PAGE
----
Tech advances are bringing ever-thinner porcelain to the forefront, which now allows for this material to even be used on cabinet doors. One benefit is that the color and pattern run right to the edge for a more realistic and finished look.

The use of porcelain from Cullifords on the cabinetry in this kitchen establishes a smart and sleek design and works wonderfully with the light wood and marble to enrich the space with beautiful natural texture and material.

7. Use terrazzo to the max

Wooden cabinetry, terrazzo flooring, two wooden stools, coordinating splashback

(Image credit: Dzek)

In this project, interior designer Victoria-Maria Geyer goes big on terrazzo, showcasing a design by Max Lamb. ‘I used mirror backsplashes to create a box effect so you can experience the large-format terrazzo on horizontal and vertical planes,’ she explains.

A beautiful example of how creative kitchen flooring ideas can be, the terrazzo introduces a sense of playfulness and movement into this small kitchen, with the terrazzo colors perfectly complementing the natural tones of the dark wood cabinetry; making for a cohesive and stylish design.

Victoria Maria
Victoria-Maria Geyer

Victoria-Maria is a German born interior architect and designer based in Brussels. Her design practice and eclectic and daring style has been extensively featured and praised by international publications.

8. Consider your edges

Close up of raw concrete surface edge on kitchen countertop, wooden cabinetry

Bespoke kitchen, Eggersmann Design

(Image credit: Eggersmann Design)

Often it’s the subtler details that distinguish a perfectly nice kitchen from one that blows your mind, and statement edge profiles are really transforming plain worktops in stand-out contemporary kitchens.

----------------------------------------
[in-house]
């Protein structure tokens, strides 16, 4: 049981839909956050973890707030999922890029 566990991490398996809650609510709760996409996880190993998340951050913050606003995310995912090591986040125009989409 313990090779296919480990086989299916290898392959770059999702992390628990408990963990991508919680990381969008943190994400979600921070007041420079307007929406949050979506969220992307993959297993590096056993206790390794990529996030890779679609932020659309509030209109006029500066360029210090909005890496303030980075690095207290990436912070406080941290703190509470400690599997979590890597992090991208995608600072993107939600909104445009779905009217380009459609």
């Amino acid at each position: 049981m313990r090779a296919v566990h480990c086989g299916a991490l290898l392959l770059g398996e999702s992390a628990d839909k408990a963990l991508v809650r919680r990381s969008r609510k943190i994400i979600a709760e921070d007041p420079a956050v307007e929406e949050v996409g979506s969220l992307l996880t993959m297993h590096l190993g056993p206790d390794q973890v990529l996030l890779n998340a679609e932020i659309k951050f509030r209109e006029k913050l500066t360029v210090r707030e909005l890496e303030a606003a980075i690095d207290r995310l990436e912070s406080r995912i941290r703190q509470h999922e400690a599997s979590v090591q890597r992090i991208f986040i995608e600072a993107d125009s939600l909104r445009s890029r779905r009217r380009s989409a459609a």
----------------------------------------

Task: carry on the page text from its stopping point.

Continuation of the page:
In recent years, the angular shark nose has stolen the limelight, but 2023 is ushering in a more fluid, imperfect aesthetic. ‘We love a hand-chiseled edge for its organic texture and rawness, especially set against clean-cut lines of high-finished surfaces,’ says Joshua Tait, senior designer, at Eggersmann Design. ‘This smart detail can change the pace of a space in just one move.’

Joshua Tait
Joshua Tait

Joshua is a senior designer at Eggersmann Design, an award-winning kitchen and joinery manufacturer based in London’s prestigious Design Centre Chelsea. He has over 15 years design experience and ran his on workshop on London where he designed and made bespoke free-standing and fitted furniture.

9. Opt for a scintillating stone

Close up of marble splashback and countertop, black tap

Patagonia quartzite, Levantina at Stone Interiors. Bespoke kitchen, Sola Kitchens.

(Image credit: Stone Interiors, Sola Kitchens)

Quartzite is storming the kitchen design industry, bringing drama in its wake. Sola Kitchens is a firm advocate of this stone, which is tougher than granite and as elegant as marble. 

‘The variety of colors is a constant reminder of earth’s natural beauty,’ says Sola Kitchens senior designer, Rhiannon Phenis. ‘Every slab features unique veining and inclusions, and when backlit the sparkling quartz is brought to life.’